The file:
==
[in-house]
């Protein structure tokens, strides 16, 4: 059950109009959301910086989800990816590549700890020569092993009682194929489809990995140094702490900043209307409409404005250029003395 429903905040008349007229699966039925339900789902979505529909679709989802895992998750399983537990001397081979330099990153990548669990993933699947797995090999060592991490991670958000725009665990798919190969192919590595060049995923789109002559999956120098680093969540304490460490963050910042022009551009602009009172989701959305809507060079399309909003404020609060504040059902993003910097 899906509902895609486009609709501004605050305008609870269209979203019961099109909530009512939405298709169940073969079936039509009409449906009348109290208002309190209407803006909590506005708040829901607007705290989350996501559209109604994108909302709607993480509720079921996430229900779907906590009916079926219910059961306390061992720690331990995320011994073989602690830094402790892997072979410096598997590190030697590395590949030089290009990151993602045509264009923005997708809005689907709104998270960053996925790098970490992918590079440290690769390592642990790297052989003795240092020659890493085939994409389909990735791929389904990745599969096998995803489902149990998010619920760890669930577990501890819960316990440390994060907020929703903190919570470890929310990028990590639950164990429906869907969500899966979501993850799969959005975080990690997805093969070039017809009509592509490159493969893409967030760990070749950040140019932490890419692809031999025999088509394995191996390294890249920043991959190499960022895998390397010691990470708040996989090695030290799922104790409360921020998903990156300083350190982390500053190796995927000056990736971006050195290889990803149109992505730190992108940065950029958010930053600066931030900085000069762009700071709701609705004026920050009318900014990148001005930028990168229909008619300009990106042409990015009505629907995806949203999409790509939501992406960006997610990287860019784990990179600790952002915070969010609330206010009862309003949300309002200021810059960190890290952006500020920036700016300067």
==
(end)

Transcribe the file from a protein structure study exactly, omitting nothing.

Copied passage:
[in-house]
């Protein structure tokens, strides 16, 4: 059950109009959301910086989800990816590549700890020569092993009682194929489809990995140094702490900043209307409409404005250029003395 429903905040008349007229699966039925339900789902979505529909679709989802895992998750399983537990001397081979330099990153990548669990993933699947797995090999060592991490991670958000725009665990798919190969192919590595060049995923789109002559999956120098680093969540304490460490963050910042022009551009602009009172989701959305809507060079399309909003404020609060504040059902993003910097 899906509902895609486009609709501004605050305008609870269209979203019961099109909530009512939405298709169940073969079936039509009409449906009348109290208002309190209407803006909590506005708040829901607007705290989350996501559209109604994108909302709607993480509720079921996430229900779907906590009916079926219910059961306390061992720690331990995320011994073989602690830094402790892997072979410096598997590190030697590395590949030089290009990151993602045509264009923005997708809005689907709104998270960053996925790098970490992918590079440290690769390592642990790297052989003795240092020659890493085939994409389909990735791929389904990745599969096998995803489902149990998010619920760890669930577990501890819960316990440390994060907020929703903190919570470890929310990028990590639950164990429906869907969500899966979501993850799969959005975080990690997805093969070039017809009509592509490159493969893409967030760990070749950040140019932490890419692809031999025999088509394995191996390294890249920043991959190499960022895998390397010691990470708040996989090695030290799922104790409360921020998903990156300083350190982390500053190796995927000056990736971006050195290889990803149109992505730190992108940065950029958010930053600066931030900085000069762009700071709701609705004026920050009318900014990148001005930028990168229909008619300009990106042409990015009505629907995806949203999409790509939501992406960006997610990287860019784990990179600790952002915070969010609330206010009862309003949300309002200021810059960190890290952006500020920036700016300067």